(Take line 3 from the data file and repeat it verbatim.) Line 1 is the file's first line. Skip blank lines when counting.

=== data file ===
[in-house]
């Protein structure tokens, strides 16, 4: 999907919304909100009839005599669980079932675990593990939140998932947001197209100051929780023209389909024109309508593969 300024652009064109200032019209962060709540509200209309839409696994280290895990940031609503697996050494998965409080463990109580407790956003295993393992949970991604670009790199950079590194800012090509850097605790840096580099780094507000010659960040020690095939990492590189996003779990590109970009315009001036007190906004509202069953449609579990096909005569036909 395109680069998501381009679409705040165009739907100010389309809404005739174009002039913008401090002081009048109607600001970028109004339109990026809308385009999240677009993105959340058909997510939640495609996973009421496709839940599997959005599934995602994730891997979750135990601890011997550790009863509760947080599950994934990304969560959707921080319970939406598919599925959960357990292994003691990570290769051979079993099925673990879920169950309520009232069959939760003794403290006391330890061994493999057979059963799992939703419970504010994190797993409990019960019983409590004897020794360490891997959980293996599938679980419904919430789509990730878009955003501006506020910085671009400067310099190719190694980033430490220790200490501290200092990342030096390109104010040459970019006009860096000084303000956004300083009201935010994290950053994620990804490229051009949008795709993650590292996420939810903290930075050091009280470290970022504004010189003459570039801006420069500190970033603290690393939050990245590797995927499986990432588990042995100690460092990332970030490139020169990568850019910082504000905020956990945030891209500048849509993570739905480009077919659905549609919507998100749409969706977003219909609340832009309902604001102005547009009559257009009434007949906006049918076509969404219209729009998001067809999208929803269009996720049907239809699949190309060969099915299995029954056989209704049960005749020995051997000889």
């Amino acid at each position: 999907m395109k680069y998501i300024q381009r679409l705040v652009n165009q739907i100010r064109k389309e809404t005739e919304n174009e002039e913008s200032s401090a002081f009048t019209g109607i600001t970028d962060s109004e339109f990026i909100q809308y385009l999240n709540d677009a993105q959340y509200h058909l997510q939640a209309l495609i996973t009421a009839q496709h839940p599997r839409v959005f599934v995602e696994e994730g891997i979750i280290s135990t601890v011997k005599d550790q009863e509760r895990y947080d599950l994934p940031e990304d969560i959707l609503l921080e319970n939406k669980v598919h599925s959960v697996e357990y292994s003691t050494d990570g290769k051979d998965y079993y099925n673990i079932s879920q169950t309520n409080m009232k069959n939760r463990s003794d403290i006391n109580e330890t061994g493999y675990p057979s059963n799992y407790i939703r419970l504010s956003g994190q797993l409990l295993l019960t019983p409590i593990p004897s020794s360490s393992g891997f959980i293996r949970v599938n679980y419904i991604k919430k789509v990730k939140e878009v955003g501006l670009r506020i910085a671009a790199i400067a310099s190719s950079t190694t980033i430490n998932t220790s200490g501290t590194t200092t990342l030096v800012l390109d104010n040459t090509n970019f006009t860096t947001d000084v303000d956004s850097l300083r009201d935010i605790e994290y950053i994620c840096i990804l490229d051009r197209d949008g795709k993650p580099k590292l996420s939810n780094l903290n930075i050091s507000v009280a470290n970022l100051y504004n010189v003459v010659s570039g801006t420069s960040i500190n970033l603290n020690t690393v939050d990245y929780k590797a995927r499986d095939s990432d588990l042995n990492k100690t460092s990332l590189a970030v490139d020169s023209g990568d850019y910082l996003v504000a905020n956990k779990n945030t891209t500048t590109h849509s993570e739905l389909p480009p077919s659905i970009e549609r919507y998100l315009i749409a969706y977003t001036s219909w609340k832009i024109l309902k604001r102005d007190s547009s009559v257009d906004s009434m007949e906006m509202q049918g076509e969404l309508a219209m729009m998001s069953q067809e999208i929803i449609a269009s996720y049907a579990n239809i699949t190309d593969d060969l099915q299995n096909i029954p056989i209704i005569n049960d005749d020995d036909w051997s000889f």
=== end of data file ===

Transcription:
């Amino acid at each position: 999907m395109k680069y998501i300024q381009r679409l705040v652009n165009q739907i100010r064109k389309e809404t005739e919304n174009e002039e913008s200032s401090a002081f009048t019209g109607i600001t970028d962060s109004e339109f990026i909100q809308y385009l999240n709540d677009a993105q959340y509200h058909l997510q939640a209309l495609i996973t009421a009839q496709h839940p599997r839409v959005f599934v995602e696994e994730g891997i979750i280290s135990t601890v011997k005599d550790q009863e509760r895990y947080d599950l994934p940031e990304d969560i959707l609503l921080e319970n939406k669980v598919h599925s959960v697996e357990y292994s003691t050494d990570g290769k051979d998965y079993y099925n673990i079932s879920q169950t309520n409080m009232k069959n939760r463990s003794d403290i006391n109580e330890t061994g493999y675990p057979s059963n799992y407790i939703r419970l504010s956003g994190q797993l409990l295993l019960t019983p409590i593990p004897s020794s360490s393992g891997f959980i293996r949970v599938n679980y419904i991604k919430k789509v990730k939140e878009v955003g501006l670009r506020i910085a671009a790199i400067a310099s190719s950079t190694t980033i430490n998932t220790s200490g501290t590194t200092t990342l030096v800012l390109d104010n040459t090509n970019f006009t860096t947001d000084v303000d956004s850097l300083r009201d935010i605790e994290y950053i994620c840096i990804l490229d051009r197209d949008g795709k993650p580099k590292l996420s939810n780094l903290n930075i050091s507000v009280a470290n970022l100051y504004n010189v003459v010659s570039g801006t420069s960040i500190n970033l603290n020690t690393v939050d990245y929780k590797a995927r499986d095939s990432d588990l042995n990492k100690t460092s990332l590189a970030v490139d020169s023209g990568d850019y910082l996003v504000a905020n956990k779990n945030t891209t500048t590109h849509s993570e739905l389909p480009p077919s659905i970009e549609r919507y998100l315009i749409a969706y977003t001036s219909w609340k832009i024109l309902k604001r102005d007190s547009s009559v257009d906004s009434m007949e906006m509202q049918g076509e969404l309508a219209m729009m998001s069953q067809e999208i929803i449609a269009s996720y049907a579990n239809i699949t190309d593969d060969l099915q299995n096909i029954p056989i209704i005569n049960d005749d020995d036909w051997s000889f």